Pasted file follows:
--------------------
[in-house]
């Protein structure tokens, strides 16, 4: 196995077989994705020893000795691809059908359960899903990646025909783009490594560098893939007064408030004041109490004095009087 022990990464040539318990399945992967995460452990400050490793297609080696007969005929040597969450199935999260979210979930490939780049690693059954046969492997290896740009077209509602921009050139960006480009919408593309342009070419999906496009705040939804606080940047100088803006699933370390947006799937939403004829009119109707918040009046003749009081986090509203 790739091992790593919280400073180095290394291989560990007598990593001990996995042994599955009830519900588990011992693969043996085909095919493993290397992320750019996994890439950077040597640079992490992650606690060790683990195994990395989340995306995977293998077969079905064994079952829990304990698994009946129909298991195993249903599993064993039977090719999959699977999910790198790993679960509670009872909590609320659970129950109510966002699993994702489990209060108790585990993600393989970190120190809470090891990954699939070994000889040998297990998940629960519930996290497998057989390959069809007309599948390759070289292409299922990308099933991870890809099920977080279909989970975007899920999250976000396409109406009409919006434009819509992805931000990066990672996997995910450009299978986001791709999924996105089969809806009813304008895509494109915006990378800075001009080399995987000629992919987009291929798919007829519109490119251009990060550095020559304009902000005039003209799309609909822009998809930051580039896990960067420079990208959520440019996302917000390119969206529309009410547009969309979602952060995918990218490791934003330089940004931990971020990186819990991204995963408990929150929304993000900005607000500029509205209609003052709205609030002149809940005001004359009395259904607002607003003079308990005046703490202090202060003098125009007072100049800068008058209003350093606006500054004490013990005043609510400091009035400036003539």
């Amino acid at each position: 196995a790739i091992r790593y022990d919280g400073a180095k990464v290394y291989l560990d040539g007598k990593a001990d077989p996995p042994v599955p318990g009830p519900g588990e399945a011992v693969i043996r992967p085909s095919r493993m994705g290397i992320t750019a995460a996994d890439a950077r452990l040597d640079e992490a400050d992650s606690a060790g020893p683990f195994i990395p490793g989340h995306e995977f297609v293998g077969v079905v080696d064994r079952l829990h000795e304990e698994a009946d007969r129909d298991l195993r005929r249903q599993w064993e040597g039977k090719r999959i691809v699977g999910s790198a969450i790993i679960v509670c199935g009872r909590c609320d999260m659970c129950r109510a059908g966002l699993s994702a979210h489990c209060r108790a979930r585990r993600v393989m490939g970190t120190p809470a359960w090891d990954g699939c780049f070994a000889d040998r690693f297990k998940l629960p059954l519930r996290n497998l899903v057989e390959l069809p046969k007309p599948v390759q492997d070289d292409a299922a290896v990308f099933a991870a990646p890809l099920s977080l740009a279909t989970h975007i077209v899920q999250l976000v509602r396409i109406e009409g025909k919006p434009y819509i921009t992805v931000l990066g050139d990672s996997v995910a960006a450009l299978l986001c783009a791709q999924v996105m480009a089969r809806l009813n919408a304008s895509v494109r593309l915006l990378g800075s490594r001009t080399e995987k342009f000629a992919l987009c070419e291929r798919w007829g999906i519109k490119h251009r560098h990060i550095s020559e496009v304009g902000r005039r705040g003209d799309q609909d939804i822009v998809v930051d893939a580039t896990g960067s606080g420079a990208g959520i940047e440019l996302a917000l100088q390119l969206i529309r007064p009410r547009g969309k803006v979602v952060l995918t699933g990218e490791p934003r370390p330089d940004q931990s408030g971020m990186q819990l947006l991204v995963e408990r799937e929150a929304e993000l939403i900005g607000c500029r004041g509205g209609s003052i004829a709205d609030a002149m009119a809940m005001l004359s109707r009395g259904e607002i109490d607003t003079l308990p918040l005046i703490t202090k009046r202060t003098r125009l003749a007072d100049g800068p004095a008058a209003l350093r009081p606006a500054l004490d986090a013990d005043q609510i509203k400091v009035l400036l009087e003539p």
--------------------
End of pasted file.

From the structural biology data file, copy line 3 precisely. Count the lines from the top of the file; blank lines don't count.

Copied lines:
């Amino acid at each position: 196995a790739i091992r790593y022990d919280g400073a180095k990464v290394y291989l560990d040539g007598k990593a001990d077989p996995p042994v599955p318990g009830p519900g588990e399945a011992v693969i043996r992967p085909s095919r493993m994705g290397i992320t750019a995460a996994d890439a950077r452990l040597d640079e992490a400050d992650s606690a060790g020893p683990f195994i990395p490793g989340h995306e995977f297609v293998g077969v079905v080696d064994r079952l829990h000795e304990e698994a009946d007969r129909d298991l195993r005929r249903q599993w064993e040597g039977k090719r999959i691809v699977g999910s790198a969450i790993i679960v509670c199935g009872r909590c609320d999260m659970c129950r109510a059908g966002l699993s994702a979210h489990c209060r108790a979930r585990r993600v393989m490939g970190t120190p809470a359960w090891d990954g699939c780049f070994a000889d040998r690693f297990k998940l629960p059954l519930r996290n497998l899903v057989e390959l069809p046969k007309p599948v390759q492997d070289d292409a299922a290896v990308f099933a991870a990646p890809l099920s977080l740009a279909t989970h975007i077209v899920q999250l976000v509602r396409i109406e009409g025909k919006p434009y819509i921009t992805v931000l990066g050139d990672s996997v995910a960006a450009l299978l986001c783009a791709q999924v996105m480009a089969r809806l009813n919408a304008s895509v494109r593309l915006l990378g800075s490594r001009t080399e995987k342009f000629a992919l987009c070419e291929r798919w007829g999906i519109k490119h251009r560098h990060i550095s020559e496009v304009g902000r005039r705040g003209d799309q609909d939804i822009v998809v930051d893939a580039t896990g960067s606080g420079a990208g959520i940047e440019l996302a917000l100088q390119l969206i529309r007064p009410r547009g969309k803006v979602v952060l995918t699933g990218e490791p934003r370390p330089d940004q931990s408030g971020m990186q819990l947006l991204v995963e408990r799937e929150a929304e993000l939403i900005g607000c500029r004041g509205g209609s003052i004829a709205d609030a002149m009119a809940m005001l004359s109707r009395g259904e607002i109490d607003t003079l308990p918040l005046i703490t202090k009046r202060t003098r125009l003749a007072d100049g800068p004095a008058a209003l350093r009081p606006a500054l004490d986090a013990d005043q609510i509203k400091v009035l400036l009087e003539p």